Hatfield House and its beautiful Park is one thing but its a little known fact that Hatfield Park not only paid host to trials in 1916 for the first truly operational Tank but, after WWI was all done and dusted, Churchill gave them a survivor to put on display. The prototype monster called Big Willie was built by William Foster & Company of Lincoln having been designed by the MD and a certain Lieutenant W G Wilson, bizarrely a naval officer, who was later transferred to the Army and given the rank of major. It was Lieutenant Wilson who had the idea of running the tracks round the body of the tank which became the First World War image of a tank that the Tank Corps themselves adopted as a cap badge. Field trials were held at Hatfield in and over a ‘specially prepared’ area of the grounds, goodness knows what carnage went on much to the derision of the gardeners and groundsmen, but it was carried out under strict secrecy on the Golf Course! The ‘Tanks’ as they became known, after apparently other names based on their shape like Cistern, Container and Reservoir were passed over, performed very well apart from the internal, or rather infernal, din and risk of fire from petrol fumes! The Hatfield Tank, a Mark I, remained on display until the sixties when finally rust and general corrosion got to it big time and one of the turrets complete with six pounder fell off. Fortunately it was rescued in 1970 by Bovingdon Tank Museum where it resides to this day, but the years move on and we ended up rather wondrously at Hatfield House the other week to look at sculptures, very nicely displayed around the House, including a modern, but somewhat originally misguided take on a Tank of another sort, a Rhinoceros. Not any old Rhino but a recreation of Durer’s engraving of 1515. ‘Cripes’, you may utter, ‘Vos is das?’, we’ll get onto that later but for now we had got an invitation for a private viewing of The Great British Sculpture Show and what a Show. I doubt if there has ever been such a variety of artists and sculptors that have been brought together in an outdoor setting. The scale of the exhibits is small on plinths, to huge. Almost all the pieces are for sale from a tad over two grand to telephone numbers or are tagged with the rather dark phrase ‘price on application’. It isn't often we have to highlight the point but please do click on the images to make them bigger, it will be worth it. Thanks to Bazzer for the pictures apart from the tank and original Rhino as he wasn't born then.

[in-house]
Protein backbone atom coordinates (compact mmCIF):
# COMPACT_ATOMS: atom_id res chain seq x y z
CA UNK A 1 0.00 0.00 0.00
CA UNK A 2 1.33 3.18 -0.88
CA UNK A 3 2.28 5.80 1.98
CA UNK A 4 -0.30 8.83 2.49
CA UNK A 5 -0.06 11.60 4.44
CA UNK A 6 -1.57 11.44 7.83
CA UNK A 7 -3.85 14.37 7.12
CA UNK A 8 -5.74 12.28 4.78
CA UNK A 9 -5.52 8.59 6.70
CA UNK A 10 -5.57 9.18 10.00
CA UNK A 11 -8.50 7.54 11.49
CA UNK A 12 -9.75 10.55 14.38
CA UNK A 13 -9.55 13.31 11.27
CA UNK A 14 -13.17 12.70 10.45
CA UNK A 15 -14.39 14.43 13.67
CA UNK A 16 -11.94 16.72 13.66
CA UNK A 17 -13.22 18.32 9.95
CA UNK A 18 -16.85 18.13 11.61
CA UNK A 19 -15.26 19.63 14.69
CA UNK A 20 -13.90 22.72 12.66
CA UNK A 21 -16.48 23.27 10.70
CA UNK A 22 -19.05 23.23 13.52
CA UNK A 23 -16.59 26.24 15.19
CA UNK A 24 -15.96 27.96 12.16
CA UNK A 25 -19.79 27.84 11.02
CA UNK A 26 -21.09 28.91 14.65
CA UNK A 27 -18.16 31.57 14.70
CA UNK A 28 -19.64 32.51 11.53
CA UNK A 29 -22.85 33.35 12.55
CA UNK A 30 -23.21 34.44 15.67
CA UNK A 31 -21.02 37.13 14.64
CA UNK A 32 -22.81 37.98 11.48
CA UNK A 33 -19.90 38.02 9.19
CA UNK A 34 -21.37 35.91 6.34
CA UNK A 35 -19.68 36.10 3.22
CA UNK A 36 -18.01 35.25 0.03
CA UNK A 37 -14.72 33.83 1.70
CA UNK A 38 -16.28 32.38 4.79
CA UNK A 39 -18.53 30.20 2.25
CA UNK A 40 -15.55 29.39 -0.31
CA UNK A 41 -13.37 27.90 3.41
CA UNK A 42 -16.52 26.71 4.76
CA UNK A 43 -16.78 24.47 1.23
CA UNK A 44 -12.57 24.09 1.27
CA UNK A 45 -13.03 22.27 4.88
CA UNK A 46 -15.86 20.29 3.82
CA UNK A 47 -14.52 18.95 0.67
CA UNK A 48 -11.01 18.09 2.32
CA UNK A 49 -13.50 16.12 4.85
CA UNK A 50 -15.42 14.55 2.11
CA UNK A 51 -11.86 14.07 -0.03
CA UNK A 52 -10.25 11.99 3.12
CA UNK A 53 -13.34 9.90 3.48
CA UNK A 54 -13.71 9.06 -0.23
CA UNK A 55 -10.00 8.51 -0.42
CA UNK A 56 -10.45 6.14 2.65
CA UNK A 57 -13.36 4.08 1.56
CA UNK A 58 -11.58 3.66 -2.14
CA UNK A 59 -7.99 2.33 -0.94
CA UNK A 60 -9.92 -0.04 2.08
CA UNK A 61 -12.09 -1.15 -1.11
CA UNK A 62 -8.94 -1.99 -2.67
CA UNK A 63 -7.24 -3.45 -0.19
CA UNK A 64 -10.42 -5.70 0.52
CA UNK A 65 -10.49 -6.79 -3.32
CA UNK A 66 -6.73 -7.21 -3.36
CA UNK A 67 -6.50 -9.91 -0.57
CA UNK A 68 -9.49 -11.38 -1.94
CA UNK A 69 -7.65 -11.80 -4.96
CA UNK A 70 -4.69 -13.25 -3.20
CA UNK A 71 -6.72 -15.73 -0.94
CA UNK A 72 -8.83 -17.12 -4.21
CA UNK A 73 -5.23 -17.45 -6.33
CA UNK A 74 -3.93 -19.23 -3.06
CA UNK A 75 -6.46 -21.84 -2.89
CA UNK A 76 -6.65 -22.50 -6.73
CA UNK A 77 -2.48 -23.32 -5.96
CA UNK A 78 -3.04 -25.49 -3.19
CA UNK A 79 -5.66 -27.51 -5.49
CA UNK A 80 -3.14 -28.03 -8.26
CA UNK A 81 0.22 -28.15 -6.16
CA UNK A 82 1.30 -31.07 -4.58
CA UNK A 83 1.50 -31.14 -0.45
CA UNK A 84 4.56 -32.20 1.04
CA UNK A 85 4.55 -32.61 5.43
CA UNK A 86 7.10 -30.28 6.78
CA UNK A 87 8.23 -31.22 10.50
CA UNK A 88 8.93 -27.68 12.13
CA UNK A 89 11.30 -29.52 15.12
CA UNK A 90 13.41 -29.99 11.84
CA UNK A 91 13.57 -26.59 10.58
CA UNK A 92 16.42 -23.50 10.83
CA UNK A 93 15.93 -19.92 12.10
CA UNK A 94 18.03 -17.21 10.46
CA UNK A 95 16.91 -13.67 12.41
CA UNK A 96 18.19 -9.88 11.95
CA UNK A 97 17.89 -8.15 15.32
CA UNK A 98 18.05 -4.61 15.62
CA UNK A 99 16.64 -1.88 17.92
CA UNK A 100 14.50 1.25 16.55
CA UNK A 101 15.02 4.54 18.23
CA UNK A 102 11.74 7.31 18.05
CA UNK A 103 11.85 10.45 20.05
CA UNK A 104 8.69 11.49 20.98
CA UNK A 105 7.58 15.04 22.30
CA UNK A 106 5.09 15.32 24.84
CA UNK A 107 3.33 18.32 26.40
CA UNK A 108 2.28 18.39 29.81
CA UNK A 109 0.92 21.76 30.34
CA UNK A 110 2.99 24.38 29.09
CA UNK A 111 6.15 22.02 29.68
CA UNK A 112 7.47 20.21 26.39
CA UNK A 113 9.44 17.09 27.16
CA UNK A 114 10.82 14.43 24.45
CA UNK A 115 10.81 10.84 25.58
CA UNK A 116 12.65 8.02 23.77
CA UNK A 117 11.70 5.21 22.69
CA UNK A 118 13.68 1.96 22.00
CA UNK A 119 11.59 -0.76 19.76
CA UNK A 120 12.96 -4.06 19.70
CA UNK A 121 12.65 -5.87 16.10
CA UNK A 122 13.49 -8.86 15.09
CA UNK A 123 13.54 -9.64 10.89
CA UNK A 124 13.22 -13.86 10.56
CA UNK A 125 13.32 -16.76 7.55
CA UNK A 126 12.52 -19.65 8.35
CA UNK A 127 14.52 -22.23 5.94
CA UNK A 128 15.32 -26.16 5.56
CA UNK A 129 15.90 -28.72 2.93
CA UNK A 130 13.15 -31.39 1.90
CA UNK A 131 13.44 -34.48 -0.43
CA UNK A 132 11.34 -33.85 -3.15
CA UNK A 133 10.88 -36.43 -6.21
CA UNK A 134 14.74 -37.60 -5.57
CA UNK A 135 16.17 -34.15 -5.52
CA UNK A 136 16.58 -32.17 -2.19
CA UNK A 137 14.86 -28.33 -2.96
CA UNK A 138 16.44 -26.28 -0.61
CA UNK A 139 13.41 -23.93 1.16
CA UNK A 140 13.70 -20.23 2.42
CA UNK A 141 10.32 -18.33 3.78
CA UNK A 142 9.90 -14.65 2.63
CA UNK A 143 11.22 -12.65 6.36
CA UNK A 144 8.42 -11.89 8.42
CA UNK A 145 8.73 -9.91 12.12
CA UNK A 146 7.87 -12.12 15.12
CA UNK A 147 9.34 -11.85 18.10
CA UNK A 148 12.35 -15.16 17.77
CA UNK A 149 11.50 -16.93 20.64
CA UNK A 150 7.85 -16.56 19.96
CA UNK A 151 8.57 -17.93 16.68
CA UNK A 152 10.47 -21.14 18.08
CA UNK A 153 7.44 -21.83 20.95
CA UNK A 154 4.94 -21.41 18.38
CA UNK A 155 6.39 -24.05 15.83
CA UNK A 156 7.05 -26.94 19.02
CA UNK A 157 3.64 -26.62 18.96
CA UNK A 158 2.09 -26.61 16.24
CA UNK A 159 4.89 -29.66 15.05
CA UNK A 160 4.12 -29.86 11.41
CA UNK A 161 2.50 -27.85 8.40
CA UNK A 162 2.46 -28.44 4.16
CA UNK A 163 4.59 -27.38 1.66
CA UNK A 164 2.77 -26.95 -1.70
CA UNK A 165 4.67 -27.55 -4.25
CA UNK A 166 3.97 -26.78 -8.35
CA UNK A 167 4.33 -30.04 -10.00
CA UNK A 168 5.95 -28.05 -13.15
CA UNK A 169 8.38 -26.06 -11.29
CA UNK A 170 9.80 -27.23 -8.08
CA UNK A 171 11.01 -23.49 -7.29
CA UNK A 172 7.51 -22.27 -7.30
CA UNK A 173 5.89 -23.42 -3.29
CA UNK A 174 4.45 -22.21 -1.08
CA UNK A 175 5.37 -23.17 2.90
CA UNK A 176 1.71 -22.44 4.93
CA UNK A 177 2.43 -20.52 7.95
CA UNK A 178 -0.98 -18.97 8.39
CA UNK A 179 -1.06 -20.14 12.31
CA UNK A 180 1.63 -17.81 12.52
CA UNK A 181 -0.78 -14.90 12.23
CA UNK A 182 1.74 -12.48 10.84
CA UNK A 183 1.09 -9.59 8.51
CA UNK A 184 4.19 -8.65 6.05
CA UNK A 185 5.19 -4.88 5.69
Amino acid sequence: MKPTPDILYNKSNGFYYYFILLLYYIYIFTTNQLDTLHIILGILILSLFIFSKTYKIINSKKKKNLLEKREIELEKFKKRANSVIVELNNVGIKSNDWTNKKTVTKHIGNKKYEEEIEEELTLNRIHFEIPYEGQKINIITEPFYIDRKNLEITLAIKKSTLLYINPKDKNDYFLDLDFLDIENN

For those less familiar with our workshop and the things we do, one of our tasks is often heaving, pushing, shoving and assisting generally with resident neighbour and luvvie-artist-sculptor-type-person Andrew Sinclair. We also help him by modelling, providing models (some of our customers have featured in his work including John), being critics of his work and borrowing things, an arrangement that is occasionally reciprocated. Check out the article on King Kong. Anyway, somehow he got himself into the role of organising the first truly open outdoor sculpture exhibition for British artists for years. Months of busyness and heartache finally came to fruition and he, along with fellow luvvie Diane Coates, had somehow got a rake of fantastically truly acclaimed artists like David Goode, Geoffrey Dashwood, Hamish Mackie, Ian Rank-Broadly (apparently, as we didn’t find anything of his) and Etienne Millner, President of the Society of Portrait Sculptors, to come together and exhibit over 70 works, all outdoors, in a and truly sympathetic and ethereal setting. This then is almost a verse from Woodstock and our critical revue of the exhibition full of luvvie phrases and mis-interpretations and possibly not in the style of Tatler apart from, of course, the oft reported smugness.